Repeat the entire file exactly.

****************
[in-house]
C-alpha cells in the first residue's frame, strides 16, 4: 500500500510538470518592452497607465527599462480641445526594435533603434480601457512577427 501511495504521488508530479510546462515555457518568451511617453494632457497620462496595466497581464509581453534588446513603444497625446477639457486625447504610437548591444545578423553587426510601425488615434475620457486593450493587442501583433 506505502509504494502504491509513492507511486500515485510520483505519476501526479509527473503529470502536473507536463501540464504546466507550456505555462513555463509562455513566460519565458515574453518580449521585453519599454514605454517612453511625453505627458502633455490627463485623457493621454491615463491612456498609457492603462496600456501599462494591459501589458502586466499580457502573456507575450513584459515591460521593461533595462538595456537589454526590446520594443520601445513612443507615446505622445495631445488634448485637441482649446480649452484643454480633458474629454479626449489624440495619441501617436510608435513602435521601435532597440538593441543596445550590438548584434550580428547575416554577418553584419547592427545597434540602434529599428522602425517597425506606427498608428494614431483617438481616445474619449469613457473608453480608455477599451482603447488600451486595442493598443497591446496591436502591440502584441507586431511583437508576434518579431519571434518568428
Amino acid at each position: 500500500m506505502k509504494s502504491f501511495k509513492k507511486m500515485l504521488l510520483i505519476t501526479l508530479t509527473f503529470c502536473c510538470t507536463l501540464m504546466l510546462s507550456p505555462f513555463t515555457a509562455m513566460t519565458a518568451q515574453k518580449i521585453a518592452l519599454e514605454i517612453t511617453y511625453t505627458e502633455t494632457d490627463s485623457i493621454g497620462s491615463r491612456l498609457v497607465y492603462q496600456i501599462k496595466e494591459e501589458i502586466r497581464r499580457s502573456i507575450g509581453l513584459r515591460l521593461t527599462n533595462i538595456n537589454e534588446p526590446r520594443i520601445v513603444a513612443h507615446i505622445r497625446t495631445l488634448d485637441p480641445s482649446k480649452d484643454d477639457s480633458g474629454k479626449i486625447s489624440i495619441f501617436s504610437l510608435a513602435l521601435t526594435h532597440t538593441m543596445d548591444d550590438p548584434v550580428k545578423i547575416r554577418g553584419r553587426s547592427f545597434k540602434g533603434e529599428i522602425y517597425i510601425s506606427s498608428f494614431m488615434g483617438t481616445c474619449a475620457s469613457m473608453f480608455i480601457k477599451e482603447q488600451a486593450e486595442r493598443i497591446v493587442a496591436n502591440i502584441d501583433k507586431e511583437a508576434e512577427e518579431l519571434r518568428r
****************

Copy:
[in-house]
C-alpha cells in the first residue's frame, strides 16, 4: 500500500510538470518592452497607465527599462480641445526594435533603434480601457512577427 501511495504521488508530479510546462515555457518568451511617453494632457497620462496595466497581464509581453534588446513603444497625446477639457486625447504610437548591444545578423553587426510601425488615434475620457486593450493587442501583433 506505502509504494502504491509513492507511486500515485510520483505519476501526479509527473503529470502536473507536463501540464504546466507550456505555462513555463509562455513566460519565458515574453518580449521585453519599454514605454517612453511625453505627458502633455490627463485623457493621454491615463491612456498609457492603462496600456501599462494591459501589458502586466499580457502573456507575450513584459515591460521593461533595462538595456537589454526590446520594443520601445513612443507615446505622445495631445488634448485637441482649446480649452484643454480633458474629454479626449489624440495619441501617436510608435513602435521601435532597440538593441543596445550590438548584434550580428547575416554577418553584419547592427545597434540602434529599428522602425517597425506606427498608428494614431483617438481616445474619449469613457473608453480608455477599451482603447488600451486595442493598443497591446496591436502591440502584441507586431511583437508576434518579431519571434518568428
Amino acid at each position: 500500500m506505502k509504494s502504491f501511495k509513492k507511486m500515485l504521488l510520483i505519476t501526479l508530479t509527473f503529470c502536473c510538470t507536463l501540464m504546466l510546462s507550456p505555462f513555463t515555457a509562455m513566460t519565458a518568451q515574453k518580449i521585453a518592452l519599454e514605454i517612453t511617453y511625453t505627458e502633455t494632457d490627463s485623457i493621454g497620462s491615463r491612456l498609457v497607465y492603462q496600456i501599462k496595466e494591459e501589458i502586466r497581464r499580457s502573456i507575450g509581453l513584459r515591460l521593461t527599462n533595462i538595456n537589454e534588446p526590446r520594443i520601445v513603444a513612443h507615446i505622445r497625446t495631445l488634448d485637441p480641445s482649446k480649452d484643454d477639457s480633458g474629454k479626449i486625447s489624440i495619441f501617436s504610437l510608435a513602435l521601435t526594435h532597440t538593441m543596445d548591444d550590438p548584434v550580428k545578423i547575416r554577418g553584419r553587426s547592427f545597434k540602434g533603434e529599428i522602425y517597425i510601425s506606427s498608428f494614431m488615434g483617438t481616445c474619449a475620457s469613457m473608453f480608455i480601457k477599451e482603447q488600451a486593450e486595442r493598443i497591446v493587442a496591436n502591440i502584441d501583433k507586431e511583437a508576434e512577427e518579431l519571434r518568428r